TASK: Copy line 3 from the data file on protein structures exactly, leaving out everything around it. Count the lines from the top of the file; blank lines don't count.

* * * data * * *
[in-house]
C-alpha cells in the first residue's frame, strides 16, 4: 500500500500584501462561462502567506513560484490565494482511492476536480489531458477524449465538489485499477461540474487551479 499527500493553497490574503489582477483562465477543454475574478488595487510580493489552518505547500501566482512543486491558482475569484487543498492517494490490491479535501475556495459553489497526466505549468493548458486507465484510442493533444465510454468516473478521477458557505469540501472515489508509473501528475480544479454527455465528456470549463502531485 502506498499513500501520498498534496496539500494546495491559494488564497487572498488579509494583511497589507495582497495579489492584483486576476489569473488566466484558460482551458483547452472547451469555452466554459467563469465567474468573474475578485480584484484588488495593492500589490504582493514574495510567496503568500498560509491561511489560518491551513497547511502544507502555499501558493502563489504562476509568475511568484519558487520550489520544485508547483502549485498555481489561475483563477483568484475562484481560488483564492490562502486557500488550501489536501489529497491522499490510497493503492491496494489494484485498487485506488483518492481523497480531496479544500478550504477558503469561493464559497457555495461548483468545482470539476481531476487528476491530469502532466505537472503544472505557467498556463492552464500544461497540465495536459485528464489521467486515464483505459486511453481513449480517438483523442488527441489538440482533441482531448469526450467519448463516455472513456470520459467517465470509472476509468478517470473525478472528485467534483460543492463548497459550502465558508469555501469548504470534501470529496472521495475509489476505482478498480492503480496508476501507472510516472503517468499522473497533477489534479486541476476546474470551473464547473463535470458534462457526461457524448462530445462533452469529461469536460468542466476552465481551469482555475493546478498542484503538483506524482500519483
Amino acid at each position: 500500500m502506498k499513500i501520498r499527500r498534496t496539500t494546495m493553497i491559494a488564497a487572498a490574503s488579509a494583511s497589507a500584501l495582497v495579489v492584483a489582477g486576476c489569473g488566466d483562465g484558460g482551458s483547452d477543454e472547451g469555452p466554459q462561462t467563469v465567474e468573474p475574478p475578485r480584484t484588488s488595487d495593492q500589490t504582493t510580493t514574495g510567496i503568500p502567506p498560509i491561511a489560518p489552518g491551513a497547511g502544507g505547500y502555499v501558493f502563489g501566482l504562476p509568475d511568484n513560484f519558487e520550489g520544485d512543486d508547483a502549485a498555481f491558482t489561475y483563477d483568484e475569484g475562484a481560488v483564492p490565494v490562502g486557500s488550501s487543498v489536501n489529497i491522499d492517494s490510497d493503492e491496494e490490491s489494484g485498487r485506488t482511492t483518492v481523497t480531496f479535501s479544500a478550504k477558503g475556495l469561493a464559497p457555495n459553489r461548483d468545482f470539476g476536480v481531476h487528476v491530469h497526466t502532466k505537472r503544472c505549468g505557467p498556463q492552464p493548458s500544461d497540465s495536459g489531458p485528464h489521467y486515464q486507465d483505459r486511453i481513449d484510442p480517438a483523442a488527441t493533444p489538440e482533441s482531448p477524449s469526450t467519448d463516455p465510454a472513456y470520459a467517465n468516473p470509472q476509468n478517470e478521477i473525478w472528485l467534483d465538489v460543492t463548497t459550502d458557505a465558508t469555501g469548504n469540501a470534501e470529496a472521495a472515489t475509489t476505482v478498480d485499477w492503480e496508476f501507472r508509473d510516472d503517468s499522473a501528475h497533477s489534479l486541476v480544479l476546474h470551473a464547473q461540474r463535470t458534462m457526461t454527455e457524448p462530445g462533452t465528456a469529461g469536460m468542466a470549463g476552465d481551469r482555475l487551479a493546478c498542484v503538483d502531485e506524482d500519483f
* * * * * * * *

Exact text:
Amino acid at each position: 500500500m502506498k499513500i501520498r499527500r498534496t496539500t494546495m493553497i491559494a488564497a487572498a490574503s488579509a494583511s497589507a500584501l495582497v495579489v492584483a489582477g486576476c489569473g488566466d483562465g484558460g482551458s483547452d477543454e472547451g469555452p466554459q462561462t467563469v465567474e468573474p475574478p475578485r480584484t484588488s488595487d495593492q500589490t504582493t510580493t514574495g510567496i503568500p502567506p498560509i491561511a489560518p489552518g491551513a497547511g502544507g505547500y502555499v501558493f502563489g501566482l504562476p509568475d511568484n513560484f519558487e520550489g520544485d512543486d508547483a502549485a498555481f491558482t489561475y483563477d483568484e475569484g475562484a481560488v483564492p490565494v490562502g486557500s488550501s487543498v489536501n489529497i491522499d492517494s490510497d493503492e491496494e490490491s489494484g485498487r485506488t482511492t483518492v481523497t480531496f479535501s479544500a478550504k477558503g475556495l469561493a464559497p457555495n459553489r461548483d468545482f470539476g476536480v481531476h487528476v491530469h497526466t502532466k505537472r503544472c505549468g505557467p498556463q492552464p493548458s500544461d497540465s495536459g489531458p485528464h489521467y486515464q486507465d483505459r486511453i481513449d484510442p480517438a483523442a488527441t493533444p489538440e482533441s482531448p477524449s469526450t467519448d463516455p465510454a472513456y470520459a467517465n468516473p470509472q476509468n478517470e478521477i473525478w472528485l467534483d465538489v460543492t463548497t459550502d458557505a465558508t469555501g469548504n469540501a470534501e470529496a472521495a472515489t475509489t476505482v478498480d485499477w492503480e496508476f501507472r508509473d510516472d503517468s499522473a501528475h497533477s489534479l486541476v480544479l476546474h470551473a464547473q461540474r463535470t458534462m457526461t454527455e457524448p462530445g462533452t465528456a469529461g469536460m468542466a470549463g476552465d481551469r482555475l487551479a493546478c498542484v503538483d502531485e506524482d500519483f